Assessment Tools for Concussions

As there is more awareness of the dangers of concussions, particularly when playing sports, most now realize that concussions have to be assessed early and that proper follow-up care is necessary. As a result, there are now several assessment tools available for the amateur, scholastic and professional level of athletes.

The following are some of the diagnostic and assessment tools now being used:

– The C3Logix system is an assessment tool that was initially used for research into Parkinson’s disease but is now being used to assess those with concussions. It determines rate of dizziness, balance and visual disturbances. The data is stored in the system, eliminating the guesswork, and makes managing brain injuries, and particularly concussions, easier. Tpad2’s are currently being used along with the C3 system as the assessment tool. A baseline assessment is done on players pre-season so that if there should be a suspected concussion then another follow-up assessment will be done to compare the two assessments in order to determine the degree of the injury. Another assessment may be done during the recovery period to determine rate of injury improvement and another before the player is allowed to return to the game. By doing these types of assessments, it ensures that no player will be allowed to play with any symptoms that have not been resolved. This data collection system assesses the neurocognitive symptoms, balance, reaction times, memory and motor function to determine brain health so that concussions can be better managed. It is portable and accurate and it is able to focus on moving objects and tests athletes at all levels.

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Helping Victims of Strokes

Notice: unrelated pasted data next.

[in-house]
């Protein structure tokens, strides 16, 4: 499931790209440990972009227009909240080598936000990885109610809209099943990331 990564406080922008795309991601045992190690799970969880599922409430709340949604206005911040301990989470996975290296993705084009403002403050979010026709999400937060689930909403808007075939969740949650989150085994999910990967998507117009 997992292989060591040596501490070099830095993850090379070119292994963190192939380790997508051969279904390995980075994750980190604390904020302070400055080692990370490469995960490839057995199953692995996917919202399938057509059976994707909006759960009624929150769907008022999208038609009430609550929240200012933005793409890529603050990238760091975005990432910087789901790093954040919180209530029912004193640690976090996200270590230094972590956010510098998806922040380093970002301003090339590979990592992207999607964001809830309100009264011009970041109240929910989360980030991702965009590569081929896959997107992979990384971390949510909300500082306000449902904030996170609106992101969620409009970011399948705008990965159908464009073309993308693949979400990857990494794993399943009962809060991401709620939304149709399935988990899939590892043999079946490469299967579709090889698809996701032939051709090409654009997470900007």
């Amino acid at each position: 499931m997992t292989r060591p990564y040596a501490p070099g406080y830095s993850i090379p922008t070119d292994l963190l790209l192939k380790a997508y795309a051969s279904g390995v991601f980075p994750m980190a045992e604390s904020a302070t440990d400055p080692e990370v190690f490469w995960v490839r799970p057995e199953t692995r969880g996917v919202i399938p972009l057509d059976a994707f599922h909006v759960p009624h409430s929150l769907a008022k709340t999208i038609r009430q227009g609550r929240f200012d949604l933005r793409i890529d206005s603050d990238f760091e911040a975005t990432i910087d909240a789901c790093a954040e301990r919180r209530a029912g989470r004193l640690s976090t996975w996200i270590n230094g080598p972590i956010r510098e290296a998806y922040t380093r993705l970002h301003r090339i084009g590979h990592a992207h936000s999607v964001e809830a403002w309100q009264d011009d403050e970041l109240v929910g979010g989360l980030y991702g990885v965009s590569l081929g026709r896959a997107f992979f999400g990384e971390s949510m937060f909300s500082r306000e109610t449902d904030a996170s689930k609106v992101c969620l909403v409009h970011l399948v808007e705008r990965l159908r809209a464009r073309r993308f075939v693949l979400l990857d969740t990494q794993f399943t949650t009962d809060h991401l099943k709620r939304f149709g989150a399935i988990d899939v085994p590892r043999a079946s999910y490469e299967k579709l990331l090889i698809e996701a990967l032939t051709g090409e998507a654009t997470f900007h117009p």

More than 700,000 people suffer from a stroke each year in the United States. Strokes are the fourth leading cause of death in the United States and the most common cause of long-term disability. One American dies of a stroke every four minutes.

It is thought that sensory stimulation, i.e.: gentle touching of the face and hands, etc., or talking in a soft voice to the person who is suspected of having a stroke may reroute the brain’s blood supply while waiting for an ambulance to arrive. By doing this, it is hoped that the stimulation may assist in keeping cells from dying while a person is experiencing a stroke.

There is also a drug available that breaks up blood clots if it is administered within three hours following a stroke. However, it doesn’t work for everyone and of course, getting help quickly is of paramount importance.

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What It Means To Be In Compliance

Compliance of records is a state standard of record keeping. As a Compliance Officer of records, I need to make sure that staff is following state mandated regulations for clients’ files, whether they are paper records or an electronic medical record (EMR). The state guidelines are for Outpatient Mental Health Clinics (OMHC). Of course there are state guidelines for medical offices and anywhere state funding is involved.The state is quite specific in their guidelines and they typically audit agencies on a random basis. There are specific things they are looking for in records. If this is not done, licensing privileges of the organization are at stake.

If you take on Medicaid clientele, there are also random audits to make sure state funding is appropriated judicially. If not, there are fines for paying back funds delivered if the OMHC withholds the quality of care expected. Many agencies across the United States have had hefty fines for not keeping up with the standard quality of record keeping and care. So it is important, if you work for an OMHC, you adhere to the guidelines set forth by the agency and Compliance Officer. Some Compliance Officers also oversee adherence to financial record keeping ensuring that monies collected are in adherence with standards and that there is no double billing, billing for services not rendered, etc.

In our agency this position is divided. I only deal with the EMR that our agency uses. Prior to the EMR there were no standards in place. It was just assumed everyone knew what was required. Having EMR has made the job easier, but there is the occasional pitfall-catching records prior to the EMR that have not been updated. Overall, the EMR has made the world of compliance easier.

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